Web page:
These daffodils, which my friend and neighbor tells me are blooming right now, had popped up in our front ‘lawn’ in between leaving for the hospital and bringing Jones home. It was a pleasant and lovely surprise. I can’t even begin to mine the depths of memories I have in that home as a new mother: post-partum emotional wreckage, breastfeeding woes, Bryan and I learning to care for a newborn, night-time walks from our bedroom to Jones’s, nervous calls to the doctor, laughing together as Jones learned new faces, blowout diapers and lots of laundry, beginning to understand my calling as a wife and mother, walks around the neighborhood and nearby park, visiting the neighbors, crying with Bryan after Jones had gone to bed, saying goodbye to “Babywise”, learning how God created me to mother, Jones taking his first steps amidst packed boxes, his excitement upon returning home after long trips or visits, etc, etc, etc — a complete and total change of my identity.
There is another series of memories connected with this picture: sitting on the porch. It was one of my favorite things to do, and I would often make coffee, put Jones down for a nap, and journal on the porch as cars drove by. Sometimes I was still in my pajamas, my hair all askew (I was a new mom, people!) — this past fall, I wanted to savor the porch as long as I could, knowing it was my last season to use it, and I’d sit out there in my big, fluffy, white robe to stay warm. A few passers-by would stare and sometimes smile. 🙂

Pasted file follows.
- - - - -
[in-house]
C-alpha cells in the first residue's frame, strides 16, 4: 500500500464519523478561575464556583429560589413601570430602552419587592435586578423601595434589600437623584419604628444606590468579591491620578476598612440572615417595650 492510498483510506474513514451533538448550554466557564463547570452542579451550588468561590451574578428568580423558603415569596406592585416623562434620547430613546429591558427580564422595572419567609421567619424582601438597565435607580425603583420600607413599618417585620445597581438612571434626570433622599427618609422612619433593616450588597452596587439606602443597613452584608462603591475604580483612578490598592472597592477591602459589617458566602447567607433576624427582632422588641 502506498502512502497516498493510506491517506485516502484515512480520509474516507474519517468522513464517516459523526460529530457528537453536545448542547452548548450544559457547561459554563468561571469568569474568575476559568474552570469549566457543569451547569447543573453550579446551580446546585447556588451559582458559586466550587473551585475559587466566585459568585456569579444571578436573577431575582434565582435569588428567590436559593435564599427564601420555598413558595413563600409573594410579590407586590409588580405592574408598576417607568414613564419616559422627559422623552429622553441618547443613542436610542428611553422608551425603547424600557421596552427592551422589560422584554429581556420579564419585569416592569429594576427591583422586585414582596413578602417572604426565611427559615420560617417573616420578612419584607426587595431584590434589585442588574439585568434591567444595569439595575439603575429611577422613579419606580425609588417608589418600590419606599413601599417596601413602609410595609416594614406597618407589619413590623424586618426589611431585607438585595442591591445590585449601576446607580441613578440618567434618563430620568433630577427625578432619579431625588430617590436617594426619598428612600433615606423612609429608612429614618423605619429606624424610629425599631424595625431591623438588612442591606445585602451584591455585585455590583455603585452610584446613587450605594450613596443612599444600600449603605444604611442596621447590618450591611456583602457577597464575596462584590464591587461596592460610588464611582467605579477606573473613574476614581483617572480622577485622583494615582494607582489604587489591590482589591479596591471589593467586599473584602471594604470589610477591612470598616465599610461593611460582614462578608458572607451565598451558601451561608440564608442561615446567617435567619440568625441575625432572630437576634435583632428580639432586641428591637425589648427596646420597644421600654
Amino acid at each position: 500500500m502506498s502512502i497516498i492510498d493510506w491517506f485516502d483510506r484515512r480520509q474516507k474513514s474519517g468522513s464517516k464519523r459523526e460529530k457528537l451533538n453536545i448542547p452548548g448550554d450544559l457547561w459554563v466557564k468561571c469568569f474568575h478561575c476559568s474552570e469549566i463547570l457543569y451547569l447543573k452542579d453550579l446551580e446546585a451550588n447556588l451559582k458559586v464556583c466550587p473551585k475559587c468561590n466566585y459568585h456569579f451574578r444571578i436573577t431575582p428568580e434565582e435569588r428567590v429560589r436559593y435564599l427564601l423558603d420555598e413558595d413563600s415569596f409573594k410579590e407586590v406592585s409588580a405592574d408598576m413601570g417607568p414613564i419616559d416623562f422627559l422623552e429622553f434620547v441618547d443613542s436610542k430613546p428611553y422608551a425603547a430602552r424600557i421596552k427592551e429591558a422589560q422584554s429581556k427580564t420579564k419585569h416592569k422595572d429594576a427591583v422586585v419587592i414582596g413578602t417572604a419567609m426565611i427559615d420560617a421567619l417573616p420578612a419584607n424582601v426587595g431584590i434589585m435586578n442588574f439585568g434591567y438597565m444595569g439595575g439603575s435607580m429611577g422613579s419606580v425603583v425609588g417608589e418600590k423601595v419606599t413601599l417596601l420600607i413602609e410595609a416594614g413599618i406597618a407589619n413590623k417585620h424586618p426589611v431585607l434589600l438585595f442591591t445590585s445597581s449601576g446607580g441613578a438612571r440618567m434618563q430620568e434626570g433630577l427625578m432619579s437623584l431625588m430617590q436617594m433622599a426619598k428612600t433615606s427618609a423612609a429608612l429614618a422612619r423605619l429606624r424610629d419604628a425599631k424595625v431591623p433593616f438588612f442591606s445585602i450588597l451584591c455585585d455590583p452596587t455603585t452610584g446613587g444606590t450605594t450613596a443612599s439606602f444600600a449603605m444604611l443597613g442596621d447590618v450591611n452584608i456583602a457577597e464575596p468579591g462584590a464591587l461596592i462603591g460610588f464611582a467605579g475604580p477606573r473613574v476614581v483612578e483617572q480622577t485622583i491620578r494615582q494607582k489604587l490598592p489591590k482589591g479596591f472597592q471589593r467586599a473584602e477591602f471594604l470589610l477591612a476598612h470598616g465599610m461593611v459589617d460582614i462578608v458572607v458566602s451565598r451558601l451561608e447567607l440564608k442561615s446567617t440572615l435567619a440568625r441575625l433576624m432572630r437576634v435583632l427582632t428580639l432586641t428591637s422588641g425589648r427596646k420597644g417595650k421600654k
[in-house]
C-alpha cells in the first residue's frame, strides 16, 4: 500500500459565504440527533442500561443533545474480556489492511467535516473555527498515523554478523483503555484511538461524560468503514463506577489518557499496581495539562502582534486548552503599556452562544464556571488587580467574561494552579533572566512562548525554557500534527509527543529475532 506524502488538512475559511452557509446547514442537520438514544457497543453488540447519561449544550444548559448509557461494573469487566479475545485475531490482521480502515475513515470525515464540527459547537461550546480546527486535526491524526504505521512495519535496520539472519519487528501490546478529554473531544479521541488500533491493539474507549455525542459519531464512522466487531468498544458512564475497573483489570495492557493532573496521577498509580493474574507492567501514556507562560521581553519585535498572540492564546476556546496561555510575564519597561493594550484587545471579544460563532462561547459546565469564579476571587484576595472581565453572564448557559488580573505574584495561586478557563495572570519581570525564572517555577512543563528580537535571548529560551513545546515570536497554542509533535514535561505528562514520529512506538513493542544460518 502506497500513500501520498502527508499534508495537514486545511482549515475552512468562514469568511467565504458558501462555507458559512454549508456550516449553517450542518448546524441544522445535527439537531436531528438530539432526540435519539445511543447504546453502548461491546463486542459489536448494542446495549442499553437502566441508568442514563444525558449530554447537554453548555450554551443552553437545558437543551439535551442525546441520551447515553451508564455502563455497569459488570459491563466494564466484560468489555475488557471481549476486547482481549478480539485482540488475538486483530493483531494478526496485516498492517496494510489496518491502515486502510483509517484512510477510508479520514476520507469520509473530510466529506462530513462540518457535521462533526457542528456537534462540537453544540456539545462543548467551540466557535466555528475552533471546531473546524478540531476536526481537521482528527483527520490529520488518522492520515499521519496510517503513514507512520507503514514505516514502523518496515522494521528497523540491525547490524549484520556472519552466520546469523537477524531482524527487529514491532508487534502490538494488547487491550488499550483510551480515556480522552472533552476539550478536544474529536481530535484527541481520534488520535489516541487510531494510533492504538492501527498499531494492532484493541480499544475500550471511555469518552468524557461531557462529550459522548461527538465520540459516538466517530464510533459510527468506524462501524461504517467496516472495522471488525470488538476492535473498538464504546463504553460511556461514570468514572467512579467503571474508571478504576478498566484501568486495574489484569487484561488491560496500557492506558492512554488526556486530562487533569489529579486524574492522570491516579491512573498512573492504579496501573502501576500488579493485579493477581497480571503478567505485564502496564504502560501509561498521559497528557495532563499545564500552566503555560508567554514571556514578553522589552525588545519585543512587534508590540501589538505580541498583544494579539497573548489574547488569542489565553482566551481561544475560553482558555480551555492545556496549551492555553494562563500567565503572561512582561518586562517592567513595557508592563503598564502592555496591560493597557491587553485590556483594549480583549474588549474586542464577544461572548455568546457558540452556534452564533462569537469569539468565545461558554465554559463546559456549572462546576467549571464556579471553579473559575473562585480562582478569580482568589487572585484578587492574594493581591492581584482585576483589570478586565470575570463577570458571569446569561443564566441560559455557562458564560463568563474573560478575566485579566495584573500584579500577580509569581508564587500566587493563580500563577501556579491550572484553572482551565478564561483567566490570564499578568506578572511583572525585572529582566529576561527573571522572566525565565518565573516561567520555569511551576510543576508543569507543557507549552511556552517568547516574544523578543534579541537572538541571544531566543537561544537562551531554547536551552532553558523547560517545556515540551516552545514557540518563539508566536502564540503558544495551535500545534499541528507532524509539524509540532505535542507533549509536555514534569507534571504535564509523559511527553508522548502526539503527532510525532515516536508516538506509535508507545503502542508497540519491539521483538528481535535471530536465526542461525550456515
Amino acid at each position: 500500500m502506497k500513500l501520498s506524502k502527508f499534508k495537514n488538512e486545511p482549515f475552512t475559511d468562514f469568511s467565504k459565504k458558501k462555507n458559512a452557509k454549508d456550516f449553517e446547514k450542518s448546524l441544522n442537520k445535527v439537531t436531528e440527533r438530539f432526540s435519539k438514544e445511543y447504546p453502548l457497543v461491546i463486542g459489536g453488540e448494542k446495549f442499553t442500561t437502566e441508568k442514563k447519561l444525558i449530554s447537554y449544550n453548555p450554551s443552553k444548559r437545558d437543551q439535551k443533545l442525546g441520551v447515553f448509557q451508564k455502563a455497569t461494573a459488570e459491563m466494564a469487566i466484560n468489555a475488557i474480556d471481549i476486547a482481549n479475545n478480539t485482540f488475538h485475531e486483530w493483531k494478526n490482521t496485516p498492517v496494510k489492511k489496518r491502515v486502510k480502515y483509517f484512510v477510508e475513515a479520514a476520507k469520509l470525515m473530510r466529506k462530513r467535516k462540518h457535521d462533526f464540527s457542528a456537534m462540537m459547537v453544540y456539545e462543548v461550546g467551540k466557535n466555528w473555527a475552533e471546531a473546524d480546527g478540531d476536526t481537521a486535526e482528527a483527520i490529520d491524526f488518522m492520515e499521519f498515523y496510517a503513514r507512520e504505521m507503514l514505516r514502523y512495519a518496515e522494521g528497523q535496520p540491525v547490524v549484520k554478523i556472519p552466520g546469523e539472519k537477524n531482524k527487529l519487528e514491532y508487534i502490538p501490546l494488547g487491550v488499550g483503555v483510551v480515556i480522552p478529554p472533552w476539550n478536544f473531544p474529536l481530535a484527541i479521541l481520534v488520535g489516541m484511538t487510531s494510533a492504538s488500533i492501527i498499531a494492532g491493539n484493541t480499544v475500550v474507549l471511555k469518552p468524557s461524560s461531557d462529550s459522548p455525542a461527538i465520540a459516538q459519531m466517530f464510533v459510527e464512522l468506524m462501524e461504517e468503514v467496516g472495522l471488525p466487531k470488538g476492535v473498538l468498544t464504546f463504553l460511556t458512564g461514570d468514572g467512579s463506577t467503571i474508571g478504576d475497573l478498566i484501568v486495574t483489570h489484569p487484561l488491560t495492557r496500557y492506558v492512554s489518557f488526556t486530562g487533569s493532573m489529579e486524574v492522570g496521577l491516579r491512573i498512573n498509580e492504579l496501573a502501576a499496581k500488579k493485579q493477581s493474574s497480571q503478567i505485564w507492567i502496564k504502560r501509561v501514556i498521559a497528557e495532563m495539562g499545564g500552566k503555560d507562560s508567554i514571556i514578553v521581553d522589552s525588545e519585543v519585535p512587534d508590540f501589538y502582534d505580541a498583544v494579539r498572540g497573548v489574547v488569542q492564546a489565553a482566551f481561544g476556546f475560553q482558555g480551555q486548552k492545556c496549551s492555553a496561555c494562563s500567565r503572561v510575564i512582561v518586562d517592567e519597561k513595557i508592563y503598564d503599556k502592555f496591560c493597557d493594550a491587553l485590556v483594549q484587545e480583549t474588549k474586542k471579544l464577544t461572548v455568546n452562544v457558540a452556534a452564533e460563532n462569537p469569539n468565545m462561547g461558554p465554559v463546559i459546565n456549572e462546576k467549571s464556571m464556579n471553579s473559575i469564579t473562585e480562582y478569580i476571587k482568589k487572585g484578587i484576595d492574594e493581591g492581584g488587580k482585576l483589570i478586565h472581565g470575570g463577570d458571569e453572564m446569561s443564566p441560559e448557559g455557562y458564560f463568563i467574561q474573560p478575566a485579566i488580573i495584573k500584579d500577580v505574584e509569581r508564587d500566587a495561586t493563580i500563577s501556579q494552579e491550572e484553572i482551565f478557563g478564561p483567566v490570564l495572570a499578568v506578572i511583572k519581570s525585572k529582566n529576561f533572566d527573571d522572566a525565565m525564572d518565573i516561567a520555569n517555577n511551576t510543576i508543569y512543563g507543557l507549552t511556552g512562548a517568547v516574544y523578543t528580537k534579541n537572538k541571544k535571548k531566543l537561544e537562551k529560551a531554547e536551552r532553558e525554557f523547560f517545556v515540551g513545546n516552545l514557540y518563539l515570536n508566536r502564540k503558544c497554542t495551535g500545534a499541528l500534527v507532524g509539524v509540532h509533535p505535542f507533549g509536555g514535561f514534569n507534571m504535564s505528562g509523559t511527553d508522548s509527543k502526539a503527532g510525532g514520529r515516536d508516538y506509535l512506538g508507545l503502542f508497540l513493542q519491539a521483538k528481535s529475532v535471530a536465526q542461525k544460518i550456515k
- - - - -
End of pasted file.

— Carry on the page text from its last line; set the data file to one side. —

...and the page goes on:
All these memories, good and bad, are haunting me in my new house. “Haunting” is a strange word, but I feel it’s appropriate: I can’t get these images out of my head, and I’m realizing how much of a visual person I am. I think its normal to grieve a home, especially for a woman who spends most of her time, energy, and heart into making it. But this is so much more than switching homes — these mental images keep reminding me of how different my life is now. A chapter is closed, a door is shut, and a new phase of life is beginning. I knew it would be difficult to remain upbeat about this new phase. I keep thinking, “Where is my sense of adventure? Why can’t I see the fun in all of this?” I know I will, but I need to grow into it. I told a friend while we still lived in Lincoln that I kept picturing moving to Japan and skipping forward 10 years, when we have older children and I’m middle-aged. 😛 Tell me — does that sound appealing or adventurous to you?
This is the last picture I took of our house, the day before we left Lincoln to fly across the ocean and land here, in Japan. Its a view of the kitchen door, our living room, our dining room hutch, from the front door — looking at this picture makes me incredibly sad. I told Bryan today that my entire life changed while I lived there, and I’m not who I was when I first moved in. I left college. I married. I got pregnant and gave birth to a son. I learned to cook. I discovered how much I enjoyed baking, one of my favorite hobbies now. I entered into the Zion community. I made changes-of-thinking on theology and life in the church. I made new friends and learned how to grow with old ones. I started blogging. (!)
As I was washing dishes tonight at my *new* sink, I started dreaming about all the memories we would create in this home in Shizuoka, as a family — and it was very therapeutic. It’s only natural that saying goodbye to our first home was much more than moving out of a house for me. I told Bryan tonight that with each move, I thought saying ‘goodbye’ would get easier, for I hoped that my time in each home would further me along the path enough that my grip on things of this world would loosen, and I would remember that these places are not my true home.
“If I find in myself a desire which no experience in this world can satisfy, the most probable explanation is that I was made for another world.” — C.S. Lewis